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The Copenhagen Zoo killed one of its giraffes, a “surplus” as they called the creature, and fed it to the lions. Aside from forcing what happens in nature, there isn’t anything spectacularly weird about this decision. The zoo maintains that just because the giraffe, named Marius, was a big cuddly looking animal doesn’t mean it’s not still just an animal that otherwise would have been eaten out in the wild. Not only is the decision to euthanize the animal in question, so is the decision to perform the autopsy in front of a group of school children.
The zoo used the opportunity to showcase to the kids the working anatomy of the creature in a way that no textbook could compete with. Scientific Director Bengt Holst said that the decision to kill Marius was to make space for a “genetically more valuable giraffe.” The Copenhagen Zoo, as well as other zoos, have to keep a diversified genetic group of animals to be of scientific value. There’s only so much space available, but other zoos did offer to take the animal. As well as a private party, who offered the zoo $680,000.
The reason Marius wasn’t sold, or transferred, is because of the European Breeding Program for Giraffes. The zoo answered direct questions on why they were carrying out the euthanasia, when other parties were willing to accept the animal. Holst said the following in response to the question of why they would euthanize a healthy 2-year-old giraffe.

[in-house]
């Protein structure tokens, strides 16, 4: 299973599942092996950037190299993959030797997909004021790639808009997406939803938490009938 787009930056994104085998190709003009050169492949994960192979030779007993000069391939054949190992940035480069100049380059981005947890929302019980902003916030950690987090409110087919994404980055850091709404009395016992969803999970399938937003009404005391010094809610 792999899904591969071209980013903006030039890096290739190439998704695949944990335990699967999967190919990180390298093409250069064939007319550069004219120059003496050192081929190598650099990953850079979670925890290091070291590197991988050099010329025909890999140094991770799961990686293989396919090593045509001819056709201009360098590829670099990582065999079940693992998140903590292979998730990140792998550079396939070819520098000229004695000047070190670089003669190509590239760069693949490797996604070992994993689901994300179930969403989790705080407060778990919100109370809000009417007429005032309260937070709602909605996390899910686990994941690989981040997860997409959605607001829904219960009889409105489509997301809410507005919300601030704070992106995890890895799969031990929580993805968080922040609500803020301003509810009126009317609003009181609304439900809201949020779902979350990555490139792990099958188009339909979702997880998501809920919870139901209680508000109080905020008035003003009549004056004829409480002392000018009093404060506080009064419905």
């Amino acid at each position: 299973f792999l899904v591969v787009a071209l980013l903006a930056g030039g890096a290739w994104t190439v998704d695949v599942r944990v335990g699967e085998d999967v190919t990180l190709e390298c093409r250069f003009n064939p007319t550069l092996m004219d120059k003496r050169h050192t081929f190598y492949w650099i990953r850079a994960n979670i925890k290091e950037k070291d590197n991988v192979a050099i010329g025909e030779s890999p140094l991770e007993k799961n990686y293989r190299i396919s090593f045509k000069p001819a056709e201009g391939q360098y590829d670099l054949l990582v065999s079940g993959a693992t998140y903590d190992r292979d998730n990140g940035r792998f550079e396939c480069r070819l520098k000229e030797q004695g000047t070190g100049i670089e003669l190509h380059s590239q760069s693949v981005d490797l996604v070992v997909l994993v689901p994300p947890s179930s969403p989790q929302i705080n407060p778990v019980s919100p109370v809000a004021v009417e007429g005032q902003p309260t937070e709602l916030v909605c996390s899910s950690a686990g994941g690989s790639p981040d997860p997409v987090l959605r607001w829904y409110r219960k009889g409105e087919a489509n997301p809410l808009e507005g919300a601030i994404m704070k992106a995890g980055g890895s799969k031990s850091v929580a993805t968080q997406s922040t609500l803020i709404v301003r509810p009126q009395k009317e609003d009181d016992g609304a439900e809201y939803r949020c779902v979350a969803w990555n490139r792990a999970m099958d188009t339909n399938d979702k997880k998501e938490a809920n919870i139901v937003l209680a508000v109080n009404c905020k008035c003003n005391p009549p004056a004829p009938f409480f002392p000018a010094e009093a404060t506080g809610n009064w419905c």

”Copenhagen Zoo’s giraffes are part of an international breeding programme which aims at ensuring a healthy giraffe population in European zoos. This is done by constantly ensure that only unrelated giraffes breed so that inbreeding is avoided...The most important factor must be that the animals are healthy physically and behaviourally and that they have a good life whilst they are living whether this life is long or short. This is something that Copenhagen Zoo believes strongly in. “
An online petition to save the giraffe received tens of thousands of signatures, but the decision remained with the zoo. Whether or not the educational benefits of showing an autopsy of the giraffe to children is warranted, the decision by The Copenhagen Zoo brings up direct questions of the value of zoos and how animals are treated in captivity. People for the Ethical Treatment of Animals spokewoman Elisa Allen released the following statement:
"Giraffes rarely die of old age in captivity, and had Marius not been euthanized today, he would have lived out his short life as a living exhibit, stranded in a cold climate, thousands of miles away from his true home."
Was The Copenhagen Zoo Wrong To Euthanize Marius?